NEW YORK - Annuity payments that rise based on stock market performance are expected to become more popular, especially among retirees and those nearing retirement, as inflation makes a comeback, industry observers say.
Equity-indexed annuities accounted for 30% of total fixed-
annuity sales last year, up from 6% in 2002, according to a study released in April by Financial Research Corp. in Boston. Growth so far this year has been even more robust than it was last year, insurer executives say.
In addition, this type of annuity may get a shot in the arm if proposed Social Security reforms, which may require inflation protection for retiree personal accounts, become law.
Insurers are developing, or have started to offer more aggressively, market-indexed-annuity products to meet the anticipated demand.
Nationwide Financial Services Inc. in Columbus, Ohio, is developing an equity-indexed annuity, expected to be available this summer, that increases periodic payments by up to 7%, based on the performance of the Standard & Poor's 500 stock index.
If the S&P 500 goes up by any amount, the client's payment will increase by that same percentage - up to 7%, said John Kawauchi, vice president, business development, of the individual-investment group. If the index declines, the client's payment is unaffected.
The Hartford Financial Services Group Inc. in Connecticut doesn't offer indexed annuities but is looking into the market, according to a spokesman for the firm, which is the largest U.S. annuity provider.
Jackson National Life Distributors Inc. in Denver has been offering equity-indexed annuities since the late 1990s but recently developed a marketing tool specifically designed for this product.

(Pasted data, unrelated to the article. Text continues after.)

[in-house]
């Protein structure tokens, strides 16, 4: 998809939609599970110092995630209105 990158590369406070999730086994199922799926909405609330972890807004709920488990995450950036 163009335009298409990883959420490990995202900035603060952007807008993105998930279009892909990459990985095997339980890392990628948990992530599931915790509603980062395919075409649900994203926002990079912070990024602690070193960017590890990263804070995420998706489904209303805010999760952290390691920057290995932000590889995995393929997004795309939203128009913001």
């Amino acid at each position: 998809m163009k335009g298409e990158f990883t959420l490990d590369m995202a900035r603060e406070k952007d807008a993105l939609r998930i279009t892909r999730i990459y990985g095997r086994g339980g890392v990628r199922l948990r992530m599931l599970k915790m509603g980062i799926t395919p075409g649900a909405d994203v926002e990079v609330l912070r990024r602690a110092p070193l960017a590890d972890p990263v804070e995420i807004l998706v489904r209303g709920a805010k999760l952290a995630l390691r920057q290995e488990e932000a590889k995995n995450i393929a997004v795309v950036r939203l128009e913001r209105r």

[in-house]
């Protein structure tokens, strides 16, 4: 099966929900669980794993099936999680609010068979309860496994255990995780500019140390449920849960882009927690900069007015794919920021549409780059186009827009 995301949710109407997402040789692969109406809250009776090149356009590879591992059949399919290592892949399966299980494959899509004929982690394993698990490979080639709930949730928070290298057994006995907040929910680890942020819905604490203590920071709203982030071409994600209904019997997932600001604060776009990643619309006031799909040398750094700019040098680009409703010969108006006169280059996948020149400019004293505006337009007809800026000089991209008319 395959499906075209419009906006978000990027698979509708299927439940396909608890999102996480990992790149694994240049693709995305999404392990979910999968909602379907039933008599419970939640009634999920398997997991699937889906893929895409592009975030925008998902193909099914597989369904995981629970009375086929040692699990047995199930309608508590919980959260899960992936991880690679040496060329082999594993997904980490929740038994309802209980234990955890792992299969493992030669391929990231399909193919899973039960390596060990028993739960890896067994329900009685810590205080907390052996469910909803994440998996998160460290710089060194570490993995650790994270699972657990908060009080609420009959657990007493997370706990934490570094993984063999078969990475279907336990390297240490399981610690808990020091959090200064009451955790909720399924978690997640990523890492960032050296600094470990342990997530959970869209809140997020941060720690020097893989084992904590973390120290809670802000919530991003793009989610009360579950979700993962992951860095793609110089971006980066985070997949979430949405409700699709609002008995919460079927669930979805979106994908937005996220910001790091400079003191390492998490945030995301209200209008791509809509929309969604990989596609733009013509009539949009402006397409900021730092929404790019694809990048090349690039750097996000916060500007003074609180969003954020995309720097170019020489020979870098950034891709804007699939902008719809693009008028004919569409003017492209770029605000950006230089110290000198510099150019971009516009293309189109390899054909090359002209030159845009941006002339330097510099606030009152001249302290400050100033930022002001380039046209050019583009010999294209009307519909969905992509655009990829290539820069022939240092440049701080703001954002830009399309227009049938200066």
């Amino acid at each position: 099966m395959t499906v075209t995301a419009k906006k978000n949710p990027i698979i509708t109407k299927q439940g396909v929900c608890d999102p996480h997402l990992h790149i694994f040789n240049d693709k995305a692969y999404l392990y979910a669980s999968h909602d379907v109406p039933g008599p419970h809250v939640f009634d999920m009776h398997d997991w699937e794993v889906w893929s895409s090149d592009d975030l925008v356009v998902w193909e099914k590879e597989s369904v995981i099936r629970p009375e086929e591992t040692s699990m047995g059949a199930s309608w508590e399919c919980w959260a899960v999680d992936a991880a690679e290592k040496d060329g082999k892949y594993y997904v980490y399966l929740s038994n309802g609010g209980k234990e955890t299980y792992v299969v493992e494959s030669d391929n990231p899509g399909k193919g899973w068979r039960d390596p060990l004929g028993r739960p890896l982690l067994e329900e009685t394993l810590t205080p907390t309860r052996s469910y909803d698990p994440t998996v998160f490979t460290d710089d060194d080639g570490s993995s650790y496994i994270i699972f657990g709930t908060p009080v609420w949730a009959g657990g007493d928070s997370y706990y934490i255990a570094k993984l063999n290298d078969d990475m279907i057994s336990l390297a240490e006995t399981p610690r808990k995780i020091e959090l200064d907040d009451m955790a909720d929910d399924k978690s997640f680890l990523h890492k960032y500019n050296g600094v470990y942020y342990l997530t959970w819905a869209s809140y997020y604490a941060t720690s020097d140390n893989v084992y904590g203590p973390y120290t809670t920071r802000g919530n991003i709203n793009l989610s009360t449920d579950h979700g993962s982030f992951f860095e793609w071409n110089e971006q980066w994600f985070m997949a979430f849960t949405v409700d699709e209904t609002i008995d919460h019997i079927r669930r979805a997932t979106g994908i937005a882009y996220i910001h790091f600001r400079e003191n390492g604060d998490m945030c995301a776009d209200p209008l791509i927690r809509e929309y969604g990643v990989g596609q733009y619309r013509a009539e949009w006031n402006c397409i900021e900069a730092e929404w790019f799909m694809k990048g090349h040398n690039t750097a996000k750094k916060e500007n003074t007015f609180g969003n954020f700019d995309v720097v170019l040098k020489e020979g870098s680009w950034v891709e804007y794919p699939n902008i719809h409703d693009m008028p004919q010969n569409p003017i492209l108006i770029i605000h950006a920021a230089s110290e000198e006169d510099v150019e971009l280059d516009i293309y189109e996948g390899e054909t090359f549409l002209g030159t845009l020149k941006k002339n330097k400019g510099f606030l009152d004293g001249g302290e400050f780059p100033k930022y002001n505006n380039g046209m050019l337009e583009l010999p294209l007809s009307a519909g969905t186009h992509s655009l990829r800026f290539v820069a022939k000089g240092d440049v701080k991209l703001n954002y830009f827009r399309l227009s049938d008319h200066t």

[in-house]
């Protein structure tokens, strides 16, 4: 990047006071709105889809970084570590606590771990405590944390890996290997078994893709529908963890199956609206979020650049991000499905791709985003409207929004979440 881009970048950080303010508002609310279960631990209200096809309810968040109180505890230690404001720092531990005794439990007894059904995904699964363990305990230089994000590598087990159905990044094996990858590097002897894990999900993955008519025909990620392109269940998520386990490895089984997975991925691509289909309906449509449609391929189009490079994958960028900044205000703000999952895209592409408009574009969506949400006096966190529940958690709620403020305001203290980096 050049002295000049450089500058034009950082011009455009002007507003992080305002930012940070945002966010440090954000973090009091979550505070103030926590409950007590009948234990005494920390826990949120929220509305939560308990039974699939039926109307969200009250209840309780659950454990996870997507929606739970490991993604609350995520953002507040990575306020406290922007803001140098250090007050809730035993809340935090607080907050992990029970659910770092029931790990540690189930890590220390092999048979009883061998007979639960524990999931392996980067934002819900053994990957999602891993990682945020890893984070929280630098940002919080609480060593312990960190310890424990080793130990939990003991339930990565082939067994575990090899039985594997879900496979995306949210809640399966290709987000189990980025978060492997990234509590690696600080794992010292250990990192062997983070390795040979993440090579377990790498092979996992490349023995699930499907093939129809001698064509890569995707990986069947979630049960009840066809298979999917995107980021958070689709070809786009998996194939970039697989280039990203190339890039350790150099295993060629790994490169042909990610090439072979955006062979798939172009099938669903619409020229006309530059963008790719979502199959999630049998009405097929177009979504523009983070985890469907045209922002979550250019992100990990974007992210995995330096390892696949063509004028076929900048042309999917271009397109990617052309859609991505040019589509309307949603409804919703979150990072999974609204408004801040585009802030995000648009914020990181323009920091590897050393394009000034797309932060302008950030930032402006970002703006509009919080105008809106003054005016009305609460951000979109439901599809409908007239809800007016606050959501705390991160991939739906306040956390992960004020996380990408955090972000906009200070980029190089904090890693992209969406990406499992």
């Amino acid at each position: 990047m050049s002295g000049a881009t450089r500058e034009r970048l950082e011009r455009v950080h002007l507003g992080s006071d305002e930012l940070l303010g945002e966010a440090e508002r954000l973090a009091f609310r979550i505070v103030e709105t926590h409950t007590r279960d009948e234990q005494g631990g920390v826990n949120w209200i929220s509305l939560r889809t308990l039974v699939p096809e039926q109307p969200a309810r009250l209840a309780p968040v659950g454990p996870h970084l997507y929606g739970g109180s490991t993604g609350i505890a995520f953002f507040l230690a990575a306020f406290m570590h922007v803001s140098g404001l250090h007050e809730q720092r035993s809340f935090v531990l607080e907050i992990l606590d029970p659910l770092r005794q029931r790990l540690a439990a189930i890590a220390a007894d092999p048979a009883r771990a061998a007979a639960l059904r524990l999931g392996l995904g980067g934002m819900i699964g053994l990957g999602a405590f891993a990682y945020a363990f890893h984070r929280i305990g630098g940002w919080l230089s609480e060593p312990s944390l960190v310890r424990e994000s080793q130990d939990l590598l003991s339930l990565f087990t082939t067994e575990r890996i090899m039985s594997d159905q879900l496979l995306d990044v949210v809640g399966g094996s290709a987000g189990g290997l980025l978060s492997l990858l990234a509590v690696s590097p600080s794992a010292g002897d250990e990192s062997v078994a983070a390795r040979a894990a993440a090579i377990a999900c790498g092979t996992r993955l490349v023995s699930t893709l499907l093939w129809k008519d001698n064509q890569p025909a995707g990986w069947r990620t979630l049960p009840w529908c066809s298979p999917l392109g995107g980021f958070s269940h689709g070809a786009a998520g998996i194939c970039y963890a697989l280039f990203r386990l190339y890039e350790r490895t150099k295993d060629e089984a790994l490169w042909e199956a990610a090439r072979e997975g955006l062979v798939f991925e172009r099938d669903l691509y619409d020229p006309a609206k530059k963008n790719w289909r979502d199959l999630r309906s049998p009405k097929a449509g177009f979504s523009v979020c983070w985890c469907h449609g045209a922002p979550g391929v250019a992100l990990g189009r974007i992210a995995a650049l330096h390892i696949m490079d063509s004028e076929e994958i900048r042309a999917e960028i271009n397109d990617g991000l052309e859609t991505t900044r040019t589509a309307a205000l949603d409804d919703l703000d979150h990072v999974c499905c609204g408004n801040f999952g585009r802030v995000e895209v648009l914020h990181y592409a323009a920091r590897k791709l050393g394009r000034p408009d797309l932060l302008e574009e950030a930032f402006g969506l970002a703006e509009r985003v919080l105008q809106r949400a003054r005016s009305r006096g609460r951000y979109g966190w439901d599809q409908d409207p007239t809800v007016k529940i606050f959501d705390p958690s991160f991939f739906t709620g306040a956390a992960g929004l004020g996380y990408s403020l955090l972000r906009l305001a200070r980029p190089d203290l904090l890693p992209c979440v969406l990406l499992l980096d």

It is a multimedia CD-ROM that educates clients and advisers, said Kristen Billows, vice president of marketing strategy for fixed and indexed annuities.
"When equity-indexed annuities first came out, they were relatively simple," she said. "But when everyone started trying for a better widget, they became confusing, even to advisers. Advisers don't want to talk to clients about products unless they feel that they are well prepared."
The annuities are also recovering from a black eye stemming from some insurers' paying very high commissions, up to 20%, according to Mr. Kawauchi. Some insurers also had complicated participation rates and complex monthly averaging that many clients didn't understand, he added.
Products such as equity-indexed annuities, which have downside protection coupled with upside trade-off, are especially popular with clients in or nearing retirement, as their payments can go up but not down, Mr. Kawauchi said.
"The product will also likely be attractive to bank-type-platform clients, who tend to be older and more conservative but are sitting on cash or certificates of deposit that require growth with downside protection," he said.
"We've been very successful selling in the bank channel," Ms. Billows said. "Also, nest-egg clients who took losses from the last bear market and can't stand the thought of losing principal are prime candidates for equity-indexed annuities."
Other target clients of Jackson National are those rolling over money from retirement accounts, and those who want to use the annuity as a hedge against potential losses from bond funds, whose values generally decline as interest rates rise.
While the vast majority of equity-indexed annuities are tied to the S&P 500, Ms. Billows said, there are insurers that use other indexes such as the Dow Jones Industrial Average, the Russell 2000 Index and the Nasdaq 100.
"There are about 190 equity-indexed-annuity products in the market, using 35 different crediting methodologies," she added.
Some of Jackson National's products have one-year caps of up to 10%, while others have multiyear caps, such as 31% over a five-year period. Annuities may also have minimum guarantees, usually about 2%.
A small number of insurers, including New York-based American International Group Inc., have annuities linked to the consumer price index. But many clients and their advisers don't like CPI-linked annuities, because they often have lower initial payments as a trade-off for higher payments in the future.